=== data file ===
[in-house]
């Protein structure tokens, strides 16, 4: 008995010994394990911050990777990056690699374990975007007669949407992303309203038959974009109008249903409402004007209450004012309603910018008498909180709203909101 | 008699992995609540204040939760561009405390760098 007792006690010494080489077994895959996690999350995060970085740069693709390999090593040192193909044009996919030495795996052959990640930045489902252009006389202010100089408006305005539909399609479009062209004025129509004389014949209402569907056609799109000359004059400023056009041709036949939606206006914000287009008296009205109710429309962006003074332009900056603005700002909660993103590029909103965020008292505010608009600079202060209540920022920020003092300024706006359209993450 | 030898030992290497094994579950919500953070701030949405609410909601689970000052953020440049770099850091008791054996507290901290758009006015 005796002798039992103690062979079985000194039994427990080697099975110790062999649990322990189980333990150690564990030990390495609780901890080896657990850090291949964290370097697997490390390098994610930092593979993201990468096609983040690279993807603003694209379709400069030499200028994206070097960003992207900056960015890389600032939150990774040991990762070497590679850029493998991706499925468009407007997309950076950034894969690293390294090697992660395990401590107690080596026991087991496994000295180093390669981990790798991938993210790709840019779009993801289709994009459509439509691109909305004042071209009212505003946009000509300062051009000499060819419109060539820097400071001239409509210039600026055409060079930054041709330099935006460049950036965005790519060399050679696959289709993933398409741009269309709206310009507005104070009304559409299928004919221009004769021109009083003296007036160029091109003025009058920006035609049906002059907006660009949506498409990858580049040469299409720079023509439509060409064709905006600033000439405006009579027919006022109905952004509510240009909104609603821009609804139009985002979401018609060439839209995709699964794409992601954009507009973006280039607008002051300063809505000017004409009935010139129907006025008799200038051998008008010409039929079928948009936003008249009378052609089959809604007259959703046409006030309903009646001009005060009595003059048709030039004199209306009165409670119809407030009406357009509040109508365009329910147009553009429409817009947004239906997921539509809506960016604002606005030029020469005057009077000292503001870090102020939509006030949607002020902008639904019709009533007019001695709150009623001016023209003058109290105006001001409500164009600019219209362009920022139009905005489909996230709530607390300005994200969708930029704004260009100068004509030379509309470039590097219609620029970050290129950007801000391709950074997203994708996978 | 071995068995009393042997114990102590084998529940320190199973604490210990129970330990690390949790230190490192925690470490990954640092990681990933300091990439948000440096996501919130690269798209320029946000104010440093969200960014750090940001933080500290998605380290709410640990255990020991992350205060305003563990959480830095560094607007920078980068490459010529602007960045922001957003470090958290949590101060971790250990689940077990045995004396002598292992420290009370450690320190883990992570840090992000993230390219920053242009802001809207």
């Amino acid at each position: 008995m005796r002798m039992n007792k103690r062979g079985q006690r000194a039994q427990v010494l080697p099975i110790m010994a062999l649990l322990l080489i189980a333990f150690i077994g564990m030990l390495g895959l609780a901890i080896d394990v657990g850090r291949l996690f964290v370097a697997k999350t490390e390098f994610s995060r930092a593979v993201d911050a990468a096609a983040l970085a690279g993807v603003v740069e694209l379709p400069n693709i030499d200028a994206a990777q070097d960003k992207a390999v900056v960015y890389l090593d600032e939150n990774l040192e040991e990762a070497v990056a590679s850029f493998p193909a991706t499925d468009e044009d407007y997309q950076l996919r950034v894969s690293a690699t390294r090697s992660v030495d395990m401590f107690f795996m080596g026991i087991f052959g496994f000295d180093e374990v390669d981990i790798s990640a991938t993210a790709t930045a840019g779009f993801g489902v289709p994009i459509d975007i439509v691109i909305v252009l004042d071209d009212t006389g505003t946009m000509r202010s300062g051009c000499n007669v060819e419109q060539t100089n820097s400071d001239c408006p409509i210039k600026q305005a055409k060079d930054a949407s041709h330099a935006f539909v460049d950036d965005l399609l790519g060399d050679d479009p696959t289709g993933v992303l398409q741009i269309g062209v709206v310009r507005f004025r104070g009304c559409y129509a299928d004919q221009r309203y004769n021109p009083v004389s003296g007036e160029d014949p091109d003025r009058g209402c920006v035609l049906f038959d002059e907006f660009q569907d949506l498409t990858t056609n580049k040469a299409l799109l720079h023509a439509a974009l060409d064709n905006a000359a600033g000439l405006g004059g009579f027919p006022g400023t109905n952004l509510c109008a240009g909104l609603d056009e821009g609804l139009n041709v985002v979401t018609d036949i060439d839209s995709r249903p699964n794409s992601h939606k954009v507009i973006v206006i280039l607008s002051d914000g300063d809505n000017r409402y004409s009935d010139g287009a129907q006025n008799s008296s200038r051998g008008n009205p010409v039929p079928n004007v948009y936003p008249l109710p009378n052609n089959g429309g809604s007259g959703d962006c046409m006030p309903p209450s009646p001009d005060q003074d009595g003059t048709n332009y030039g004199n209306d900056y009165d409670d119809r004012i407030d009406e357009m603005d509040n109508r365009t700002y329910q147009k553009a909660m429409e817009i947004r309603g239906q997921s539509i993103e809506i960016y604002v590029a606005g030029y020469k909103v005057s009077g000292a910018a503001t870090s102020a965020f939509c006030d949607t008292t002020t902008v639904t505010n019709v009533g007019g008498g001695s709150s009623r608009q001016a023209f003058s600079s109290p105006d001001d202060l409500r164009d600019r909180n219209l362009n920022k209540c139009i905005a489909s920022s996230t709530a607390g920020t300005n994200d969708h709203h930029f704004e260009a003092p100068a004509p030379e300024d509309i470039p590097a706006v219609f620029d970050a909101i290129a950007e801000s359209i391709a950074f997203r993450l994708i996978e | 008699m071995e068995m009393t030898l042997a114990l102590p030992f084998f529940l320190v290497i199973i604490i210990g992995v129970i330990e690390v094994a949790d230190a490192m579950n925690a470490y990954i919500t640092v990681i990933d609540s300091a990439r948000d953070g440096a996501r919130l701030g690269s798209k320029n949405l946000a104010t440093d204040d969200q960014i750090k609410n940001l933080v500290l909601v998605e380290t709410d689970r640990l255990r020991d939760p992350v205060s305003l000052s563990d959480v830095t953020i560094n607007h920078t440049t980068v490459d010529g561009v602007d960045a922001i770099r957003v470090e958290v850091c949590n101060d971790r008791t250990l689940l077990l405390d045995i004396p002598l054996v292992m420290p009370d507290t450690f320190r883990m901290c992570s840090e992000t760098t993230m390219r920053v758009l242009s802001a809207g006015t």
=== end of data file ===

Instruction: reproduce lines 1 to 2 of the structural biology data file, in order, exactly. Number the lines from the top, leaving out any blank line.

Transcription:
[in-house]
């Protein structure tokens, strides 16, 4: 008995010994394990911050990777990056690699374990975007007669949407992303309203038959974009109008249903409402004007209450004012309603910018008498909180709203909101 | 008699992995609540204040939760561009405390760098 007792006690010494080489077994895959996690999350995060970085740069693709390999090593040192193909044009996919030495795996052959990640930045489902252009006389202010100089408006305005539909399609479009062209004025129509004389014949209402569907056609799109000359004059400023056009041709036949939606206006914000287009008296009205109710429309962006003074332009900056603005700002909660993103590029909103965020008292505010608009600079202060209540920022920020003092300024706006359209993450 | 030898030992290497094994579950919500953070701030949405609410909601689970000052953020440049770099850091008791054996507290901290758009006015 005796002798039992103690062979079985000194039994427990080697099975110790062999649990322990189980333990150690564990030990390495609780901890080896657990850090291949964290370097697997490390390098994610930092593979993201990468096609983040690279993807603003694209379709400069030499200028994206070097960003992207900056960015890389600032939150990774040991990762070497590679850029493998991706499925468009407007997309950076950034894969690293390294090697992660395990401590107690080596026991087991496994000295180093390669981990790798991938993210790709840019779009993801289709994009459509439509691109909305004042071209009212505003946009000509300062051009000499060819419109060539820097400071001239409509210039600026055409060079930054041709330099935006460049950036965005790519060399050679696959289709993933398409741009269309709206310009507005104070009304559409299928004919221009004769021109009083003296007036160029091109003025009058920006035609049906002059907006660009949506498409990858580049040469299409720079023509439509060409064709905006600033000439405006009579027919006022109905952004509510240009909104609603821009609804139009985002979401018609060439839209995709699964794409992601954009507009973006280039607008002051300063809505000017004409009935010139129907006025008799200038051998008008010409039929079928948009936003008249009378052609089959809604007259959703046409006030309903009646001009005060009595003059048709030039004199209306009165409670119809407030009406357009509040109508365009329910147009553009429409817009947004239906997921539509809506960016604002606005030029020469005057009077000292503001870090102020939509006030949607002020902008639904019709009533007019001695709150009623001016023209003058109290105006001001409500164009600019219209362009920022139009905005489909996230709530607390300005994200969708930029704004260009100068004509030379509309470039590097219609620029970050290129950007801000391709950074997203994708996978 | 071995068995009393042997114990102590084998529940320190199973604490210990129970330990690390949790230190490192925690470490990954640092990681990933300091990439948000440096996501919130690269798209320029946000104010440093969200960014750090940001933080500290998605380290709410640990255990020991992350205060305003563990959480830095560094607007920078980068490459010529602007960045922001957003470090958290949590101060971790250990689940077990045995004396002598292992420290009370450690320190883990992570840090992000993230390219920053242009802001809207």